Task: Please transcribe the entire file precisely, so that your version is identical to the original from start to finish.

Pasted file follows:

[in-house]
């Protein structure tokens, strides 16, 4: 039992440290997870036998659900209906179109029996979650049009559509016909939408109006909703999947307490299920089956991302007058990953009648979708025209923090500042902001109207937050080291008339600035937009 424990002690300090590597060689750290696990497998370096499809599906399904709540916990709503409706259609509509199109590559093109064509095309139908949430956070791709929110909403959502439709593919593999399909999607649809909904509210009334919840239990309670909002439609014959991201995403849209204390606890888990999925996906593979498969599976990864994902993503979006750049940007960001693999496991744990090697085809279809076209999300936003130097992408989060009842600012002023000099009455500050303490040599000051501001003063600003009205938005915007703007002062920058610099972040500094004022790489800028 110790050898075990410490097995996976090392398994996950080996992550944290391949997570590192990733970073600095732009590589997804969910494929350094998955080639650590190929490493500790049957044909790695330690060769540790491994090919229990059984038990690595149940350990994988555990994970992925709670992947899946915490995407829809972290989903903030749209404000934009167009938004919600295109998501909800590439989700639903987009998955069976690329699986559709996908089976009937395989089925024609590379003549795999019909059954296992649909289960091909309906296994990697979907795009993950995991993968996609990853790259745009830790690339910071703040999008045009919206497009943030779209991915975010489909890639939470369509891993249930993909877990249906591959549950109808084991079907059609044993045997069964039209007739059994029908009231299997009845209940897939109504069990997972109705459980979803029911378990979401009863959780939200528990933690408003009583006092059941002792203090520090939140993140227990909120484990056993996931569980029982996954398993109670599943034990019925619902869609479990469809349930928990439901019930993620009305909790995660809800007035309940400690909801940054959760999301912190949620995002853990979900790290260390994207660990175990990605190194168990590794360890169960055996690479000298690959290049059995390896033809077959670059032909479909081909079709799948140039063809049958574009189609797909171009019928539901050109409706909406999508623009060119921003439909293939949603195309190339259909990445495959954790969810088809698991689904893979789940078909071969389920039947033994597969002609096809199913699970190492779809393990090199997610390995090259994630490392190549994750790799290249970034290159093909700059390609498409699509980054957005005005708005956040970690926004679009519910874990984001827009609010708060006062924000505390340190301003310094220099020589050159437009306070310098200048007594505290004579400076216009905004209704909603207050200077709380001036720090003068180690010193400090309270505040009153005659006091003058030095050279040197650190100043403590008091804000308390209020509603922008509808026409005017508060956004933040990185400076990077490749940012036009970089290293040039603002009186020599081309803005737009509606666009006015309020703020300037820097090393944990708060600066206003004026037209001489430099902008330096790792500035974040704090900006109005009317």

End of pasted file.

[in-house]
């Protein structure tokens, strides 16, 4: 039992440290997870036998659900209906179109029996979650049009559509016909939408109006909703999947307490299920089956991302007058990953009648979708025209923090500042902001109207937050080291008339600035937009 424990002690300090590597060689750290696990497998370096499809599906399904709540916990709503409706259609509509199109590559093109064509095309139908949430956070791709929110909403959502439709593919593999399909999607649809909904509210009334919840239990309670909002439609014959991201995403849209204390606890888990999925996906593979498969599976990864994902993503979006750049940007960001693999496991744990090697085809279809076209999300936003130097992408989060009842600012002023000099009455500050303490040599000051501001003063600003009205938005915007703007002062920058610099972040500094004022790489800028 110790050898075990410490097995996976090392398994996950080996992550944290391949997570590192990733970073600095732009590589997804969910494929350094998955080639650590190929490493500790049957044909790695330690060769540790491994090919229990059984038990690595149940350990994988555990994970992925709670992947899946915490995407829809972290989903903030749209404000934009167009938004919600295109998501909800590439989700639903987009998955069976690329699986559709996908089976009937395989089925024609590379003549795999019909059954296992649909289960091909309906296994990697979907795009993950995991993968996609990853790259745009830790690339910071703040999008045009919206497009943030779209991915975010489909890639939470369509891993249930993909877990249906591959549950109808084991079907059609044993045997069964039209007739059994029908009231299997009845209940897939109504069990997972109705459980979803029911378990979401009863959780939200528990933690408003009583006092059941002792203090520090939140993140227990909120484990056993996931569980029982996954398993109670599943034990019925619902869609479990469809349930928990439901019930993620009305909790995660809800007035309940400690909801940054959760999301912190949620995002853990979900790290260390994207660990175990990605190194168990590794360890169960055996690479000298690959290049059995390896033809077959670059032909479909081909079709799948140039063809049958574009189609797909171009019928539901050109409706909406999508623009060119921003439909293939949603195309190339259909990445495959954790969810088809698991689904893979789940078909071969389920039947033994597969002609096809199913699970190492779809393990090199997610390995090259994630490392190549994750790799290249970034290159093909700059390609498409699509980054957005005005708005956040970690926004679009519910874990984001827009609010708060006062924000505390340190301003310094220099020589050159437009306070310098200048007594505290004579400076216009905004209704909603207050200077709380001036720090003068180690010193400090309270505040009153005659006091003058030095050279040197650190100043403590008091804000308390209020509603922008509808026409005017508060956004933040990185400076990077490749940012036009970089290293040039603002009186020599081309803005737009509606666009006015309020703020300037820097090393944990708060600066206003004026037209001489430099902008330096790792500035974040704090900006109005009317």